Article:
Happy Nerd Year!
This month Nerd Nite is bringing you two fabulous talks on John Cusack’s dramatic decline to artistic mediocrity and the wild world of homebuilt airplanes. Be there and be square!
Nerd Nite Seattle
Monday, January 19
7:30 (Doors open at 6:30)
An experimental homebuilt aircraft with no wings
What will you do when YOU retire? How about something wacky like building a homebuilt airplane? There are lots of homebuilt designs that are conventional, with wings in the middle and control surfaces in the back. There are some that are backward, with control surfaces in the front, wings in the rear. And then there is the FMX4, with no true wings, longer than it is wide.
Why would anybody build such a plane? Why would anybody try to build it with 0.001” accuracy in every dimension? How would you build it with 0.001” accuracy in every dimension? Come to Nerd Nite and learn more than you want to know about the FMX4, CNC machining and the Experimental Aircraft Association.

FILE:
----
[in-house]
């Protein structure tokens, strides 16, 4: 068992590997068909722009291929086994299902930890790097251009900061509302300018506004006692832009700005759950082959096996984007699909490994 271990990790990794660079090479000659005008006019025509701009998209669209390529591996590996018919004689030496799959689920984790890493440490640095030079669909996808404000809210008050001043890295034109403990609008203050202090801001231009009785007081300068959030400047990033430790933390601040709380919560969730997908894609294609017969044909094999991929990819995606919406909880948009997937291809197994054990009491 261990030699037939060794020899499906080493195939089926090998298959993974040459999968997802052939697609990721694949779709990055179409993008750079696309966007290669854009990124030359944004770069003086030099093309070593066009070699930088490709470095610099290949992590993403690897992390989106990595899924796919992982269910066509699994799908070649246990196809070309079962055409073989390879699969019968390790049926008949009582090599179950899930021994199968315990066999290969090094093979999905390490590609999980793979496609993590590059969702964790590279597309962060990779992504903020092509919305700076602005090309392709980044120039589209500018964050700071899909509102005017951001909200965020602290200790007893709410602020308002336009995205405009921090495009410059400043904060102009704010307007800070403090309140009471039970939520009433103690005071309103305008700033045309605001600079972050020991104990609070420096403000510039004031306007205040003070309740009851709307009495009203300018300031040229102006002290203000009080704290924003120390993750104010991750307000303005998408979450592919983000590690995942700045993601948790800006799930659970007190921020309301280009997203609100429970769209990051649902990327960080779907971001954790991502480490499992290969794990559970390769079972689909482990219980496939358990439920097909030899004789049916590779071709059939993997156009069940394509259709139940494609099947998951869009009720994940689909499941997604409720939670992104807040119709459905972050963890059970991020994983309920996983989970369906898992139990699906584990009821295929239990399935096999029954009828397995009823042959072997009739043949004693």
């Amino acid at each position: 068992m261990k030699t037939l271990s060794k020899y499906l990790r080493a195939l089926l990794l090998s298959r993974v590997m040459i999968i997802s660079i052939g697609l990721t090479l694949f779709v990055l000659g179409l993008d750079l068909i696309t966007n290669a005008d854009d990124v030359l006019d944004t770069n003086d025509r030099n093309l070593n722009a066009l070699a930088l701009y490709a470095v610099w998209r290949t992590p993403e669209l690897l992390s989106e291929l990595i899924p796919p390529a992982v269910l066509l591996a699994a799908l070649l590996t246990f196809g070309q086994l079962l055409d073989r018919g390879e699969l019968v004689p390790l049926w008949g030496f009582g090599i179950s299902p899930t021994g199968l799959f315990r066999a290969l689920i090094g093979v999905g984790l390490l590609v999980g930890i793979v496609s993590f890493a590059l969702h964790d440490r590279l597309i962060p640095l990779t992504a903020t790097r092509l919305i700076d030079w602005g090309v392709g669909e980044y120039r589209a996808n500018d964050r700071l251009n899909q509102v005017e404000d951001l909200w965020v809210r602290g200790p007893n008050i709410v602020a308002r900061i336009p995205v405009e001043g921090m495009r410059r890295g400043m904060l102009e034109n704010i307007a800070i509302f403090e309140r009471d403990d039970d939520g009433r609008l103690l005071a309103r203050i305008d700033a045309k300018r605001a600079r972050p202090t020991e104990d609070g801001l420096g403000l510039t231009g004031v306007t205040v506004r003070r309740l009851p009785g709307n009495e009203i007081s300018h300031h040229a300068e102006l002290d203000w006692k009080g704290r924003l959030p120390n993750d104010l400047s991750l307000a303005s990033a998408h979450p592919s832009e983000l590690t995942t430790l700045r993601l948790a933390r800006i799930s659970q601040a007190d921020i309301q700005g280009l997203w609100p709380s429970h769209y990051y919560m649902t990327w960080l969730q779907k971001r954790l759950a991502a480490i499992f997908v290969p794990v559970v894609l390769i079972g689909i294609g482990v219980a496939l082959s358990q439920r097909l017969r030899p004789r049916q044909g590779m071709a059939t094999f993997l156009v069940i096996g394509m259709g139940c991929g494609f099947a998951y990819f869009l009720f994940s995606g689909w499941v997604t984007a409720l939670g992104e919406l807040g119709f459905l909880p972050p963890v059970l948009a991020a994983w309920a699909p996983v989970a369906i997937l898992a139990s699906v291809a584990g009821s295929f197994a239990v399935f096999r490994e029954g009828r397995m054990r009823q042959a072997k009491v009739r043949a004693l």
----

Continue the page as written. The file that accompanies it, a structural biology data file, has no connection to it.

Me: Mild mannered, retired physician, board certified in Aerospace Medicine, (otherwise known as 1001 ways the aerospace environment can be harmful to your health).
The decline and fall of John Cusack: a case study in quantifying artistic mediocrity
To paraphrase U.S. Supreme Court Justice Potter Stewart, “I can’t define crappy, boring, failed art; but I know it when I see it.” Can we define a quantitative measure for mediocrity? How do we take into account high and low art? Then how do we test it? We need a control case, a known and agreed upon gold standard of mediocrity. We need someone who, by universal agreement, made great art during a period of time, and then descended into the Stygian depths of basic cable and direct-to-video. Fortunately or unfortunately, the Windy City produced such a reference stick, and his name is John Cusack. We will examine the career of John Cusack, from the brilliant highs of “Better Off Dead” (a movie Cusack hates) to the lows of that one where he’s Hitler’s art dealer. Then we will see if we can come up with a measure that accurately compacts the myriad fateful decisions of a complicated artist into one single snarky, mean little graph.